The hospital had to be relocated to another municipal building, which most recently had been home to emergency management workers and police. Those officers and workers, in turn, had to move into a public school that closed before the storm. The hospital still has a sign that says "emergencia 24 horas," indicating the emergency room never closes. The reconfigured hospital, however, opens at 7 a.M. And closes at 11 p.M. Many of those who require emergency assistance earlier or later than that have to drive through an unlit mountain tunnel — it feels like something out of "the walking dead" — to seek medical help.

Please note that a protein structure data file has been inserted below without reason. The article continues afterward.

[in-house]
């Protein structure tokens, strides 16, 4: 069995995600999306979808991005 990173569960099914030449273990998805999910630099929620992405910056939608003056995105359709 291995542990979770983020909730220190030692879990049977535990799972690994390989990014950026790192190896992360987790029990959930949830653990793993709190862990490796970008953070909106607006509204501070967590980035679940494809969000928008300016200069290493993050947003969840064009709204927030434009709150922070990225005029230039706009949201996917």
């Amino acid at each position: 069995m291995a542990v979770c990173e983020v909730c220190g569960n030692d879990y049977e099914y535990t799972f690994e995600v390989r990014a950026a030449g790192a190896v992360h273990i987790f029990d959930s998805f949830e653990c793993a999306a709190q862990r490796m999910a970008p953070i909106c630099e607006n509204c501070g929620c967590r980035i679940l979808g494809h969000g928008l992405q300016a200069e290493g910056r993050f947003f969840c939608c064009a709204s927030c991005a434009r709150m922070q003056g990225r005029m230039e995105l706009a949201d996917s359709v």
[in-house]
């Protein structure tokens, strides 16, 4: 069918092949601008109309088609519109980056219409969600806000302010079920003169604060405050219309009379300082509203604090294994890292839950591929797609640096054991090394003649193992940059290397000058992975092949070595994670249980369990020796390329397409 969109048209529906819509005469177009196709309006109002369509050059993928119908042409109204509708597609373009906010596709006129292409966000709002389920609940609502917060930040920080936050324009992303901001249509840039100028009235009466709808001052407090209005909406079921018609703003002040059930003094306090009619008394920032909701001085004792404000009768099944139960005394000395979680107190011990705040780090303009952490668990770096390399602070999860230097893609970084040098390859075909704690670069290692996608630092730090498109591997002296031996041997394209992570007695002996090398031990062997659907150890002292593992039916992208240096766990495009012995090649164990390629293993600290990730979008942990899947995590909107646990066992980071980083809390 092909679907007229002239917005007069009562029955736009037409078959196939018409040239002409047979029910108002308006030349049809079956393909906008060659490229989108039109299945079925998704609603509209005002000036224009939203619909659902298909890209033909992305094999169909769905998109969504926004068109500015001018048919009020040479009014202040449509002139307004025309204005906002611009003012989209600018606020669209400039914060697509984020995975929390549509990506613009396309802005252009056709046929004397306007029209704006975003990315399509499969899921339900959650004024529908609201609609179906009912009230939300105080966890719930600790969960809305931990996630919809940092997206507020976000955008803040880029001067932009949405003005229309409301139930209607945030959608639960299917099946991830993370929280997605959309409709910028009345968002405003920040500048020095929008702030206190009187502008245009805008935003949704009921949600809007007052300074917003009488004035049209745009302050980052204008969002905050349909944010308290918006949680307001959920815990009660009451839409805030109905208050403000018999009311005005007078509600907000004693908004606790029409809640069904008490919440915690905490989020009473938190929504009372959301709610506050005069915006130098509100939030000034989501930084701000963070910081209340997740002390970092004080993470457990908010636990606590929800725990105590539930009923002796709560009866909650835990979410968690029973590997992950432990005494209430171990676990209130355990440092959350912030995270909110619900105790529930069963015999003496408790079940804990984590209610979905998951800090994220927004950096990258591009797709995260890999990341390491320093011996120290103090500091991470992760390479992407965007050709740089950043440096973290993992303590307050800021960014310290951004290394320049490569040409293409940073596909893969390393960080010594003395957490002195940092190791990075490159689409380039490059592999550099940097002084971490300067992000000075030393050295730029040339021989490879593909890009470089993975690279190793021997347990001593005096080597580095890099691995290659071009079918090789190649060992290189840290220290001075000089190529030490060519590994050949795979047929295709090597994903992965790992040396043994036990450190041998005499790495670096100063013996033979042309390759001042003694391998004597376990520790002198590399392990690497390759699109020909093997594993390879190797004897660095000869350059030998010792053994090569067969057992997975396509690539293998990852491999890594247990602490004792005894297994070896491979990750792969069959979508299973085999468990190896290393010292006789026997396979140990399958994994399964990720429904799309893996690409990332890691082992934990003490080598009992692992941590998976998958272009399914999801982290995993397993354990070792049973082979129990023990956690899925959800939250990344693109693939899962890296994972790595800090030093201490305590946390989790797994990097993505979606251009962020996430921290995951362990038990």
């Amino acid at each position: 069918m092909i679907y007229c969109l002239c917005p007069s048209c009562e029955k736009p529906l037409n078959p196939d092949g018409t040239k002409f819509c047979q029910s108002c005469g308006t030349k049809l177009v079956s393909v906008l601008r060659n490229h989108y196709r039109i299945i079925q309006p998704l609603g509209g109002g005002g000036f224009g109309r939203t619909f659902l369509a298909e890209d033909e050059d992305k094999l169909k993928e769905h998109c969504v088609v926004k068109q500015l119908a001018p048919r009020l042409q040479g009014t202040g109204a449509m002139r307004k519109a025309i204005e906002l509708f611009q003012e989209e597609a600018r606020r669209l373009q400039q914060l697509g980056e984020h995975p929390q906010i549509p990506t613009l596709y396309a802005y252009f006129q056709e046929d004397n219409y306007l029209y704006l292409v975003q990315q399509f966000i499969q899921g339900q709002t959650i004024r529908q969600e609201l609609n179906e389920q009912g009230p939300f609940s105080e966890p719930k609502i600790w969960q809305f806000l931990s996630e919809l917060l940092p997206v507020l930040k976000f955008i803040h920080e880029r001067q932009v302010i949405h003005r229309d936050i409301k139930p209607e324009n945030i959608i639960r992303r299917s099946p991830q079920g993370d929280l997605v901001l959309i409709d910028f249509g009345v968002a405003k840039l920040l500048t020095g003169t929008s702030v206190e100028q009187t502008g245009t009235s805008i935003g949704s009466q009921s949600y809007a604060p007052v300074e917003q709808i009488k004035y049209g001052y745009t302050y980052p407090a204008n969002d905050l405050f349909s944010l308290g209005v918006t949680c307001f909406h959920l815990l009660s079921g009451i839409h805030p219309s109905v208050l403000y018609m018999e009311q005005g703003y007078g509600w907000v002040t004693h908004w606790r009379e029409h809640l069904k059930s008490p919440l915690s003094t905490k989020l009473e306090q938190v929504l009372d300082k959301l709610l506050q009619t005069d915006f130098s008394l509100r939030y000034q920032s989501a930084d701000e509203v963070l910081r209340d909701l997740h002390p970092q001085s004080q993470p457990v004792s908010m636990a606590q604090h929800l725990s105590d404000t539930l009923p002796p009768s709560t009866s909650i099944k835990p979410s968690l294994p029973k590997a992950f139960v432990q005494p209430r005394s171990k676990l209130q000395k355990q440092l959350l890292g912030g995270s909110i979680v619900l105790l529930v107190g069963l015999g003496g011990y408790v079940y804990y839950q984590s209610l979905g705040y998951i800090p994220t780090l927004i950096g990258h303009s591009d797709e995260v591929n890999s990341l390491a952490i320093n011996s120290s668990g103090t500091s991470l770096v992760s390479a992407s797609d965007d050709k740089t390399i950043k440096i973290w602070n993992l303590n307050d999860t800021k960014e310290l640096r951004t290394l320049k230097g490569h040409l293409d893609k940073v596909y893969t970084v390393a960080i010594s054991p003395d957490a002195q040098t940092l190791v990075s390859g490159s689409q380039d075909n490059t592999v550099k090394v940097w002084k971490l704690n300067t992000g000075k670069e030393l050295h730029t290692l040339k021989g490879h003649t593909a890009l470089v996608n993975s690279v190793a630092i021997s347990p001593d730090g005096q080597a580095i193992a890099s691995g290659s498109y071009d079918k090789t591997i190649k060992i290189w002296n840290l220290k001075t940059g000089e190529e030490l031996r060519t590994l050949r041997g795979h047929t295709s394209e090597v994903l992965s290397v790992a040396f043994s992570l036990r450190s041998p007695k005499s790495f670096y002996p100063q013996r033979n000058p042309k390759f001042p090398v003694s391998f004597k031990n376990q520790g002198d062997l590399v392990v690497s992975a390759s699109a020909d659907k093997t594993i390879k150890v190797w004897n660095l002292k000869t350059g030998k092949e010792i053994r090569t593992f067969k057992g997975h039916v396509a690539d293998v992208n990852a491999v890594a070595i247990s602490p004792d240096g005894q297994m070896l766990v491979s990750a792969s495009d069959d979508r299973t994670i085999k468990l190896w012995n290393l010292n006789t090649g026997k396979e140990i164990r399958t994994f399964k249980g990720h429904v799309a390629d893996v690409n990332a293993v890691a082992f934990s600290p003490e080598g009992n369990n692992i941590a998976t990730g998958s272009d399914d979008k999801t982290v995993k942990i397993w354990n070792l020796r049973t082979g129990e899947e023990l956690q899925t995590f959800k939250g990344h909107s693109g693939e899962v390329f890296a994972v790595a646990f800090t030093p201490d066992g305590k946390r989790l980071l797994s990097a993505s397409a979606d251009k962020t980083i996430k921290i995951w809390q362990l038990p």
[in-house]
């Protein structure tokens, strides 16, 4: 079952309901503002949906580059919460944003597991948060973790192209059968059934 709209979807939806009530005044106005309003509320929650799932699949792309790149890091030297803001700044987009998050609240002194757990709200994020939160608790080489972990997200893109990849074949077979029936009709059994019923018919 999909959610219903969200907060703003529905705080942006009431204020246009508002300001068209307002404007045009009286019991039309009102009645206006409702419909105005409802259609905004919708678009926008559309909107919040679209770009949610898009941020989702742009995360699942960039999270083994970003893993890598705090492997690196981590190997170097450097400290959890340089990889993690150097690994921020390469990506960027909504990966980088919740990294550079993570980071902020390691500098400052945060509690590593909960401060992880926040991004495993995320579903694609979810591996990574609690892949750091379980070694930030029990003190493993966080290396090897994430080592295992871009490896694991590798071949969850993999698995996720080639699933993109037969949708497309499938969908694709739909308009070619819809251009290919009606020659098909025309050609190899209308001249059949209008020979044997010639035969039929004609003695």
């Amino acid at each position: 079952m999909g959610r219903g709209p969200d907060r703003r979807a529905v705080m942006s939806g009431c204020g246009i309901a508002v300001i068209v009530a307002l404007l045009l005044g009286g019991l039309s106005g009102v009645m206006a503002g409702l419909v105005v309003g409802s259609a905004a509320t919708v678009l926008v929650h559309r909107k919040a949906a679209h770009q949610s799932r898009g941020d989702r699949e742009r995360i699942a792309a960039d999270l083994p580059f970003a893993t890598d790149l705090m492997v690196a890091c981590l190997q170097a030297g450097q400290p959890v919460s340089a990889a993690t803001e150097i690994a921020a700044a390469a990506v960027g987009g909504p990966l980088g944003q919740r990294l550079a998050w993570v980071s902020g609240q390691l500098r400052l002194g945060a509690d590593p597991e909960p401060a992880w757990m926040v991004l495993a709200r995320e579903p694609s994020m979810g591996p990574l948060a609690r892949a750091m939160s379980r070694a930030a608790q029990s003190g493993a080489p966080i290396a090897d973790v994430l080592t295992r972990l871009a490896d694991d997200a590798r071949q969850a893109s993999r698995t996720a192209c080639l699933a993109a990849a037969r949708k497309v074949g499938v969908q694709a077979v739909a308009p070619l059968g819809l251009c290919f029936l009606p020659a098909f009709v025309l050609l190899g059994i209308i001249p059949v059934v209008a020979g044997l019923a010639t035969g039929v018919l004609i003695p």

We stop by the lighthouse, perhaps the most iconic site in maunabo, to find that its searchlight and glass have been shattered by maria. The coast guard hadn’t used it since the 1990s, anyway, according to wanda marín rivera, board president of the town’s cultural center.Hurricane maria but lafuente and others had hoped tourism might revive the town, with the lighthouse as a destination, since sugar cane, plantains and crab fishing haven’t been providing stable work. (maunabo became known as a hub for crab fishing. Crab images are stamped into the sidewalks and painted on walls; a crab statue sits in front of the baseball stadium, which was heavily damaged, and a smaller one perches on the mayor’s desk).